Summer programs can be expensive. If you’re looking at your empty bank account and wondering how you can afford to attend a residential program like NTSA, we have one word for you: crowdfunding. NTSA has been successfully raising money for our productions via crowdfunding platforms since 2013, and we’re here to give you our top tricks and tips for crowdfunding your dream summer program!
Get Your Story Straight: Crowdfunding is all about stories. Maybe you’ve been dreaming about performing in New York City since you were a toddler onstage in your kindergarten talent show — and this experience would literally be a dream-come-true for you. Maybe you’re planning on applying to top-tier BFA directing programs — but your high school doesn’t offer any classes or assistant directing opportunities, and you need to (somehow) build an incredible portfolio by next fall. What’s your story? What about your situation do you think will motivate people to give?
Get Your Video: Crowdfunding campaigns with videos do MUCH better than those without them. In your video, you want to include some information about the summer program and why you want to attend. For best results, plan out the jist of what you’re going to say ahead of time and practice — but don’t memorize or read off a cue card. You want your response to be natural. You can just film this footage on your phone; no need to get high-tech. You may also want to include some photographs or footage of productions that you’ve previously worked on. Bonus points if those photographs or footage include YOU (even for stage managers and directors)!
Don’t Make Campaigns Too Long: Longer campaigns signal weakness and lack of confidence, according to WIRED. The best length for a crowdfunding campaign? 30 days. That should give you enough time to get the word out amongst friends and family, as well as follow-up a few times to encourage donations. Don’t be surprised if the bulk of your donations come in during the last few days (or even hours)!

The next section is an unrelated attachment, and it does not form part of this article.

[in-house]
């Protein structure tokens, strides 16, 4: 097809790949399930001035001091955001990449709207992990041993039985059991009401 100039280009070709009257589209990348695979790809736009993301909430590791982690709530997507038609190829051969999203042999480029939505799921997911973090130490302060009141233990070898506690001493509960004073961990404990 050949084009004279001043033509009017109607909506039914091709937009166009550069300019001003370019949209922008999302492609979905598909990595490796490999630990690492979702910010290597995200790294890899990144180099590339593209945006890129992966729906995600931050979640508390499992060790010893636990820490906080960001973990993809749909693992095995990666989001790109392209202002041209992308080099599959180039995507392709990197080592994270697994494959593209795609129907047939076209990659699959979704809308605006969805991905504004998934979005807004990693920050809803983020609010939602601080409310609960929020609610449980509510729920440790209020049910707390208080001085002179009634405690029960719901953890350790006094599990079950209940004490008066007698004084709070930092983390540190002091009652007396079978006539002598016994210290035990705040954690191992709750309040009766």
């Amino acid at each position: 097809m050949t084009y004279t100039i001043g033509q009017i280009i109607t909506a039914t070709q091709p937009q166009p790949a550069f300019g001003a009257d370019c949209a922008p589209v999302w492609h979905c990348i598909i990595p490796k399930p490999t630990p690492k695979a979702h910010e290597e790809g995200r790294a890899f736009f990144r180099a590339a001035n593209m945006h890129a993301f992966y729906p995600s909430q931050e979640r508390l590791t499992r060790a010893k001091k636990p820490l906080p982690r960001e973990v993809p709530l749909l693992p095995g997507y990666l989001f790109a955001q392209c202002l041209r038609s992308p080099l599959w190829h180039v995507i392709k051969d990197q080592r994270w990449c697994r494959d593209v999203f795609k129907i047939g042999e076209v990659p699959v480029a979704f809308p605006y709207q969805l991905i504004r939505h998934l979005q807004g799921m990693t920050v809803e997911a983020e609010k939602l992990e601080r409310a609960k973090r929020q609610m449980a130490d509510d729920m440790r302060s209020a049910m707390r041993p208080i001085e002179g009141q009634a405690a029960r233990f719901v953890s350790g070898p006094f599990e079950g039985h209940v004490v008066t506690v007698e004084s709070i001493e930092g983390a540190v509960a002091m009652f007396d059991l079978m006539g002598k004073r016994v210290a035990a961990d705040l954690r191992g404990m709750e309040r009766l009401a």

You also don’t want your crowdfunding campaign to last too long in case it’s unsuccessful. It’s better to know that you need to try something else when you have 60 days until you need to make a course fee payment as opposed to when you only have 15 days.
Risks and Rewards: Consider offering rewards in exchange for donations. The quirkier and more creative you can get with your rewards, the better. How about $25 donations in exchange for a handmade sock puppet? $50 for a personalized answering machine theme song recorded in GarageBand? (Personal favorite: For $125, you could get a framed cartoon of you and the eldritch abomination Chthulu, skipping through a field of daisies with a rainbow in the background.) Your family and teachers will probably be kind enough to donate on their own — but if you want your friends to pitch in, give them some ridiculous stuff to invest in. Make sure that the rewards are cheap/free for you to make. You don’t want to end up spending half of the donation on the reward!
The Right Messaging: Let friends and family know that they can donate to your crowdfunding campaign in lieu of birthday or holiday presents. Many of our staff members have been doing this since they were teenagers — putting their “presents” towards experiences like training programs and travel opportunities. Think about how many times your grandparents have asked what you’d like for your birthday, only to have you shrug and say “I dunno.” Now, you can direct them to your GoFundMe site.